To find feces, we followed anthropogenic ecotones such as field/forest edges, fence rows, ditches, but also natural game trails and/or examined fox marking sites such as water vole mounds, water well covers, footbridges, and elevations in the landscape (Fig. 2) [20, 21]. Feces were identified as fox feces based on appearance (e.g. shape and size), and location in the environment (e.g. top of rock) [20]. Feces were collected wearing disposable plastic gloves and were immediately put into plastic fecal tubes (Sarstedt, Nübrecht, Germany). Georeferences were obtained by handheld GPS units (Garmin, Kansas, USA) for each fecal sample collected.

Fig. 2
figure 2

Map demonstrating the search pattern used for sampling of fox feces in a collection site March 2015. The white line depicts the GPS tracklog (walking path) of the researcher. Yellow diamonds are Echinococcus multilocularis negative feces and red triangles are E. multilocularis positive feces. Some landscape features, which were used to direct the search pattern, are labeled on the map. The white arrow (low center at right) indicates a track along a mowed grass path not shown on map. The white asterisk (center) indicates an area of stones. The grey shaded area (left-center) is an area of very dense water vole activity and indicates one area where these rodents were trapped. The white circle (at top left) indicates a well top. A North arrow is present far left, outside the sampling area. Map created in QGIS v2.12.3 with a background satellite image (WMS ortofoto årsvis 2014, SWEREF99, © Lantmäteriet)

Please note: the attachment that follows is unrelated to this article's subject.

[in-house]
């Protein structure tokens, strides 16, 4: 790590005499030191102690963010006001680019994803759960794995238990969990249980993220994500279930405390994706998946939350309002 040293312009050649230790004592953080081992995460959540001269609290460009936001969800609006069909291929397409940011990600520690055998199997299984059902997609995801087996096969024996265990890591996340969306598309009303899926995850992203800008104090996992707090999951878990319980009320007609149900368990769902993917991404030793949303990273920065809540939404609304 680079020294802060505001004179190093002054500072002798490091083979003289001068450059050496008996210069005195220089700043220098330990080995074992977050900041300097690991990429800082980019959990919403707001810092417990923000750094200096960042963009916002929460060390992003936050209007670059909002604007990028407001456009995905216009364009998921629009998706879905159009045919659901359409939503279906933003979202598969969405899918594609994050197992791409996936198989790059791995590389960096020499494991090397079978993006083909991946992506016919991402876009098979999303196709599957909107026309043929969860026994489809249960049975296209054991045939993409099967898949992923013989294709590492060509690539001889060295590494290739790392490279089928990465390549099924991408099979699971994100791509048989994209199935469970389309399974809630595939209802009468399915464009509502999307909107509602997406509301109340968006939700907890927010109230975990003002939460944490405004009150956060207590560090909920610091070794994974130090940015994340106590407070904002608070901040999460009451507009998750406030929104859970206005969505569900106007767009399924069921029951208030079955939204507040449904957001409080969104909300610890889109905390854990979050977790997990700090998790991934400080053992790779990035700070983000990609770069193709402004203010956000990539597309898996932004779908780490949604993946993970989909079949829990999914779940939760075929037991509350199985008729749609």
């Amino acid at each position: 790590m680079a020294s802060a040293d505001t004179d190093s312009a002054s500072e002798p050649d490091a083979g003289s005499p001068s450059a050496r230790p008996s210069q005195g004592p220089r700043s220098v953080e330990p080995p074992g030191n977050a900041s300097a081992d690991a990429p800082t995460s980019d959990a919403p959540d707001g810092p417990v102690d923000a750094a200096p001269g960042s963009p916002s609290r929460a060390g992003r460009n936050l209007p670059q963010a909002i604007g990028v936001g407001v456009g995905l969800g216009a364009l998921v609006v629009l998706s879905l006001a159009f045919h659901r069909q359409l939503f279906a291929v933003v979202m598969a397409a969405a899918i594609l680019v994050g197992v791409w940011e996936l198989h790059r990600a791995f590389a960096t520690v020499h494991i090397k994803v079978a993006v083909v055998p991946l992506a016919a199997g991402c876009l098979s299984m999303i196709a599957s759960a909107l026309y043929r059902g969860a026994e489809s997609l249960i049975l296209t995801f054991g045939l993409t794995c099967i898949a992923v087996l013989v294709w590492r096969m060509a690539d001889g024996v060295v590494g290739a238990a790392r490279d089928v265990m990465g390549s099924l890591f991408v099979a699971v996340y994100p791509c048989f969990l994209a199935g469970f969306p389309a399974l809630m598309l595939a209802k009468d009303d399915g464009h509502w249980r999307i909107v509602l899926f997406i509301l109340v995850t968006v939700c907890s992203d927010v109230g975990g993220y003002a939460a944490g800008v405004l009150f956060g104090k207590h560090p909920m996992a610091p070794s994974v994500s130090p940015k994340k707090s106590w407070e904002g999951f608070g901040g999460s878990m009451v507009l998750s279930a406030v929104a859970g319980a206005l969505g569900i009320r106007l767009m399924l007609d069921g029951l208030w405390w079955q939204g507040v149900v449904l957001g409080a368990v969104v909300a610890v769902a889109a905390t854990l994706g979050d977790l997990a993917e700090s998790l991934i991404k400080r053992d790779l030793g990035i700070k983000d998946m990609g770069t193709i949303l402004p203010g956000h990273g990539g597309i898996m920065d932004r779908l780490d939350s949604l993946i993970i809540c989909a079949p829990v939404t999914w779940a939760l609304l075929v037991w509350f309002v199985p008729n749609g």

Fecal collections corresponded to the rodent trapping periods, which occurred seasonally in spring (April-June) and autumn (September-October) beginning spring 2013 and ending spring 2015. During these times, feces were collected opportunistically if observed while trapping. In addition, feces were also collected before spring rodent trapping during winter 2014 (February-March) and winter 2015 (March-April). During the winter collections, 4–7 field collection sites, known for previous successful fecal collections and/or rodent captures, were selected in each region to allow for a more systematic and focused collection effort (Fig. 2). Winter collections always occurred after snowmelt but prior to onset of the grass vegetation period, after which accumulated overwinter feces could have been overgrown and more difficult to find.